Doing this will ensure that any parallel lines in the texture are parallel in the image. It also is important for “noisy” textures with no clear lines, like concrete or carpet. Even though there are not obvious lines, the apparent size of this texture/noise is noticeable. It will be more difficult to make seamless textures if the perceived size/frequency of the noise doesn’t match.
An extreme example, notice the difference between the following images.
both images by Wikimedia Commons user Slaunger
Texture Map Creation
Get your .jpg image off of your camera and first into some archival photos folder. Copy the ones you want into a working folder.
Now make a copy of your image. Always keep an unedited original around, and every time you work on an image, work on a copy of it.
We will use Materializer. Download the software and extract the .zip to a folder. It does not need to be installed, the .exe will just run when we double click on it.
Click on the “O” in the “Diffuse Map” section, and open your diffuse map (your image).
Adjusting the Diffuse Map
There are some computational processes for making a diffuse map a bit better, you can play with some of the effects by selecting “Edit” in the Diffuse Map slot, and playing with sliders. Click “Set As Diffuse” if you are happy with the changes.
Making a Height Map
Now the “Create” under height map should be able to be selected. Click on that, and fiddle with the sliders until you get a greyscale image where the height of our texture corresponds to the tone/brightness of the image.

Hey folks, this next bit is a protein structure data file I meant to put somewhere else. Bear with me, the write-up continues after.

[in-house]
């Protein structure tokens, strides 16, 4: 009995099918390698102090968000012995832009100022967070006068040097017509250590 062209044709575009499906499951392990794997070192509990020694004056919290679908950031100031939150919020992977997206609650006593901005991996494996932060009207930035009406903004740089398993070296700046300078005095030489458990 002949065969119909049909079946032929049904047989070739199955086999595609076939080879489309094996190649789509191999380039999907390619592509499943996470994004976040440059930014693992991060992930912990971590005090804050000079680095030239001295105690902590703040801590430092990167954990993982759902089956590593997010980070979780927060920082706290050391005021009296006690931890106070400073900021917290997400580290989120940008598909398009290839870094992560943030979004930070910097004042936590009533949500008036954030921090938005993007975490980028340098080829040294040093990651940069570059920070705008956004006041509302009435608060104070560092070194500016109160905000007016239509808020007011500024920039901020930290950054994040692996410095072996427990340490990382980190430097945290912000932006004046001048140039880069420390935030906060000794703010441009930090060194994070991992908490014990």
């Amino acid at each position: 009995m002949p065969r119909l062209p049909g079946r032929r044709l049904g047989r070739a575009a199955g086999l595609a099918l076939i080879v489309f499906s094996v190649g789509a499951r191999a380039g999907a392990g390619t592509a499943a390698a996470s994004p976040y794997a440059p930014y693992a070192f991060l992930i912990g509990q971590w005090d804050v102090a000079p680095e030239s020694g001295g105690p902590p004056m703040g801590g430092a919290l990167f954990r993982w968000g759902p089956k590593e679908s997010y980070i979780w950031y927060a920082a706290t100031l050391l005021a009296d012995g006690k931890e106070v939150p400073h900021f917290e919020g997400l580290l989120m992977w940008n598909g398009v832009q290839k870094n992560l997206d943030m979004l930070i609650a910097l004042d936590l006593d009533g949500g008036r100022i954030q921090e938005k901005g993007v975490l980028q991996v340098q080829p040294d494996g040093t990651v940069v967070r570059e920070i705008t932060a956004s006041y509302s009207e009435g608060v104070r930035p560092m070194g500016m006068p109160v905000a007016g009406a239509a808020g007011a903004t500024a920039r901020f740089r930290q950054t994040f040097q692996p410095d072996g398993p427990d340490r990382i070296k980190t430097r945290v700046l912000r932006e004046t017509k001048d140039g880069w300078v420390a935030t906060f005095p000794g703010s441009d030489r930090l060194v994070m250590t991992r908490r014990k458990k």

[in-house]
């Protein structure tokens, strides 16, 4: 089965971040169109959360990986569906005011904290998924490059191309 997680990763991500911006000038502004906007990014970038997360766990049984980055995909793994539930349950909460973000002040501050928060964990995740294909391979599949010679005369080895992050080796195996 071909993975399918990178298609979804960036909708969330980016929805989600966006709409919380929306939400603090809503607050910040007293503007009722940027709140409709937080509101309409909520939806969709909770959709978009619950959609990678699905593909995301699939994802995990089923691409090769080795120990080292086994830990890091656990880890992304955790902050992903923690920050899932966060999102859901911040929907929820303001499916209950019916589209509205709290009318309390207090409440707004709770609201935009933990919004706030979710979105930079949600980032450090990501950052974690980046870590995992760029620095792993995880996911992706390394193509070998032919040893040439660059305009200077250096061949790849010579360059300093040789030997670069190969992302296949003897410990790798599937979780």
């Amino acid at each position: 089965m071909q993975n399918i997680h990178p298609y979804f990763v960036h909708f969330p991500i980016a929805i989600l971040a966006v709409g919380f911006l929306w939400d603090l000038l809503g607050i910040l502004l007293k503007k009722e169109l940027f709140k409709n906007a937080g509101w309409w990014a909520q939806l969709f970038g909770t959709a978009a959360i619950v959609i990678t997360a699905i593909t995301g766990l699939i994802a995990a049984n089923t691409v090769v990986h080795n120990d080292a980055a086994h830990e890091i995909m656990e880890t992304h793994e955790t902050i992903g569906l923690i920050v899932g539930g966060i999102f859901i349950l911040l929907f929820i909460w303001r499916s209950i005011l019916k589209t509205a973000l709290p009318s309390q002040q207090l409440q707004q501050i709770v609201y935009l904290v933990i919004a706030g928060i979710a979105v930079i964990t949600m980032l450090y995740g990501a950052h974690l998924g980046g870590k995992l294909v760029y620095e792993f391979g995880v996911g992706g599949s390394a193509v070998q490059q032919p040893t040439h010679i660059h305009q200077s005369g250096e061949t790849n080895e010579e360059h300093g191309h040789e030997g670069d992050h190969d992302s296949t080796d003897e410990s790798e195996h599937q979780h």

For a brick image, that means we want the crevices in between the bricks to be dark, and the bricks themselves to be bright. If some bricks are different colors than others, this can be a problem. The various sliders can give us a surprising amount of control over this (especially Frequency Contrast Equalizer).
Don’t underestimate these sliders and adjustments. The software may have a poor interface, but it’s underlying features are very powerful.
It also may mean we want to make a second version of our color image to generate the height map from, using Photoshop and some color filters/trickery to even things out. We can do whatever we want to get where we need to be.
Once we have something we think looks good, click “Set As Height Map”. We can go back to this later.
Making a Normal Map
Once we have a Height map set, we can click “Create” in the Normal Map slot. More sliders to adjust. The main ones being the Frequency Equalizer sliders.
To get a better sense of the preview, click the “Show Full Material” button. You can go back to editing any texture map by clicking it’s “Create”
Exporting the images
Click the “S” button in any slot to save the image. Or click “Save Project” to save a project file, which will also save the texture maps as .bmp files next to it.
In-Software Material Creation
In Unity, bring our images in. Select the Normal map asset, and look in the Import Settings, and change the Texture Type to “Normal Map”.
Create a new Material Asset. The standard shader should be fine. In the little square slot next to “Albedo”, drag and drop the color texture map image in.
Put the height map next to height map, and the normal map next to normal map.
The main settings to adjust here are the Smoothness and Metallic sliders.
Using Materializer Shaders
We can download shaders (new settings for a material) from the Materializer Website. You will download Unity_Shaders.unitypackage. In Unity, go to “Assets>Import Package>Custom Package…” and find the downloaded file.
Once you have done this, you don’t need to mess with the assets. Go to the material you have created, and at the top of it’s settings, there is a drop-down box that says “Shader”. Change the shader to one of the shaders in the Materializer sub-menu, which is now a thing you have. I think it’s standard shader is …fine. It has slots for texture maps to go, follow the same process as if you had used Unity’s general-purpose shader.